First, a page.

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  • Constipation


    Constipation is a common digestive issue characterized by infrequent bowel movements and difficulty passing stools. It can be caused by a variety of factors, including changes in diet or routine, insufficient fiber intake, inadequate hydration, lack of physical activity, certain medications, and underlying health conditions.

    In most cases, constipation is a temporary problem that can be relieved through simple lifestyle changes. These may include:

    1. Increasing fiber intake: Consuming more fruits, vegetables, whole grains, and legumes can add bulk to the stool and facilitate bowel movements.

    2. Staying hydrated: Drinking an adequate amount of water helps soften the stool and promote regular bowel movements.

    3. Exercising regularly: Engaging in physical activity can stimulate the muscles in the intestines, aiding in proper digestion and bowel function.

    4. Establishing a regular bathroom routine: Creating a consistent schedule for bowel movements can train your body to have regularity.

    5. Avoiding delaying or ignoring the urge to have a bowel movement: Ignoring the urge to pass stool can worsen constipation over time.

    While most cases of constipation can be managed at home, there are situations when it is advisable to seek medical attention. You should contact your doctor if you experience the following:

    1. Severe pain or discomfort in the abdomen: This could be a sign of a more serious underlying condition.

    2. Blood in the stool: Blood in the stool should always be evaluated by a healthcare professional to determine the cause.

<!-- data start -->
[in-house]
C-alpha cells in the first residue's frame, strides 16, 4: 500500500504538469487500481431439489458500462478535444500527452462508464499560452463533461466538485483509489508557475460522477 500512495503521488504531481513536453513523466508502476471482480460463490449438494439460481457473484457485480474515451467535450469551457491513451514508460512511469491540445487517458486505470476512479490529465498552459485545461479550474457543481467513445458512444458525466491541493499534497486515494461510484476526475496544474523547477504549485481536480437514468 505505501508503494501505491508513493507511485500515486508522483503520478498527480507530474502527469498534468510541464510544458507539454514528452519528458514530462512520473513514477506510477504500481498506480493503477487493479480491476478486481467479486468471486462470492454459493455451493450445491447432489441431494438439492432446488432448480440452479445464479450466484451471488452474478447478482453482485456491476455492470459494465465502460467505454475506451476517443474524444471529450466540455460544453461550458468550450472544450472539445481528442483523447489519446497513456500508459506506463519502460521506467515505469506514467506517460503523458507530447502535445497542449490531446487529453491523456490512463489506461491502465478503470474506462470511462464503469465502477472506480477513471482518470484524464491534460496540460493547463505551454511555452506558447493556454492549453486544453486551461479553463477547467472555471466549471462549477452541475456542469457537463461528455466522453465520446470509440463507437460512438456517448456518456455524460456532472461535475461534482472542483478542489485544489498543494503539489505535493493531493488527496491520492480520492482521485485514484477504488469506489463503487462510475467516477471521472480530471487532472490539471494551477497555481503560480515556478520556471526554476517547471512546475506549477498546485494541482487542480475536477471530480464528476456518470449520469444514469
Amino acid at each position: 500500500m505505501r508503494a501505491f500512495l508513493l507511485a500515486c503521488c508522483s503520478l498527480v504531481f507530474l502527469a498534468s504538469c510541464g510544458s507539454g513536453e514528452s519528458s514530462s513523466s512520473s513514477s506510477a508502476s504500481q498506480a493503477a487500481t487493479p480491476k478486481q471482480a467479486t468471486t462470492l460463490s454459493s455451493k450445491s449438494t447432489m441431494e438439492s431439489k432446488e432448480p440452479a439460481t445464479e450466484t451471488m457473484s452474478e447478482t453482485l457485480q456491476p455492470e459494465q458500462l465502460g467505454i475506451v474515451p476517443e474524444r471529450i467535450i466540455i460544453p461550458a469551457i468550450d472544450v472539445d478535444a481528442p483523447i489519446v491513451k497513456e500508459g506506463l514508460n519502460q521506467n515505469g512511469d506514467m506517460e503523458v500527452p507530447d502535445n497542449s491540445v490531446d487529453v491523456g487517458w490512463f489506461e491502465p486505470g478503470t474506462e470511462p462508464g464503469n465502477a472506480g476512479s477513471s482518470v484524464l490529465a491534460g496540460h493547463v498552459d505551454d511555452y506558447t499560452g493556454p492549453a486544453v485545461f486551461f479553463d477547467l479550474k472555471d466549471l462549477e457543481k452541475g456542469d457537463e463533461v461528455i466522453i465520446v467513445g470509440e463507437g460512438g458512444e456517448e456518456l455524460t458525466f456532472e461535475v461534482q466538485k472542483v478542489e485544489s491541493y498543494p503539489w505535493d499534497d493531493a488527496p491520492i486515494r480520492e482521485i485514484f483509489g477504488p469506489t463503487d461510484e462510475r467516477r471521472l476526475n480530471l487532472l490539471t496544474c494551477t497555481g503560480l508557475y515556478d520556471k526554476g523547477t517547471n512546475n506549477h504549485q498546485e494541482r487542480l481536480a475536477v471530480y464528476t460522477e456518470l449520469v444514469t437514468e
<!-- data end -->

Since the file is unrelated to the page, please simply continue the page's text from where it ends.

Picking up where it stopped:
3. Persistent constipation lasting longer than three weeks: If your constipation does not improve with home remedies or persists for an extended period, it's recommended to consult a doctor for further evaluation.

    Remember, it's always best to consult a healthcare professional for a proper diagnosis and personalized advice regarding your specific situation.



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    <p><a href="">Family Physician,</a> discusses diagnosing and treating constipation.</p>

    Family Physician, discusses diagnosing and treating constipation.

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    <p><a href="">Gastroenterologist,</a> BSc, MD, FRCPC, discusses constipation.</p>

    Gastroenterologist, BSc, MD, FRCPC, discusses constipation.

  • Diagnosing and Treating Constipation

    Chronic constipation is a significant problem that can have a profound impact on a person's quality of life. It can cause discomfort, pain, and a range of emotional responses such as frustration, anxiety, embarrassment, and stress, as you mentioned. Addressing this issue with a family doctor is crucial in order to find relief and improve overall well-being.

    It is understandable that patients may feel embarrassed or hesitant to discuss constipation with their doctor. However, it's important to remember that healthcare professionals are trained to handle these types of issues with sensitivity and understanding. They are there to help and provide appropriate guidance and treatment options.

    When discussing chronic constipation with your family doctor, it may be helpful to prepare for the conversation in advance. You can jot down any relevant symptoms, their duration, and any lifestyle factors that may be contributing to the problem. This can help you provide a clear and concise overview of your situation during the appointment.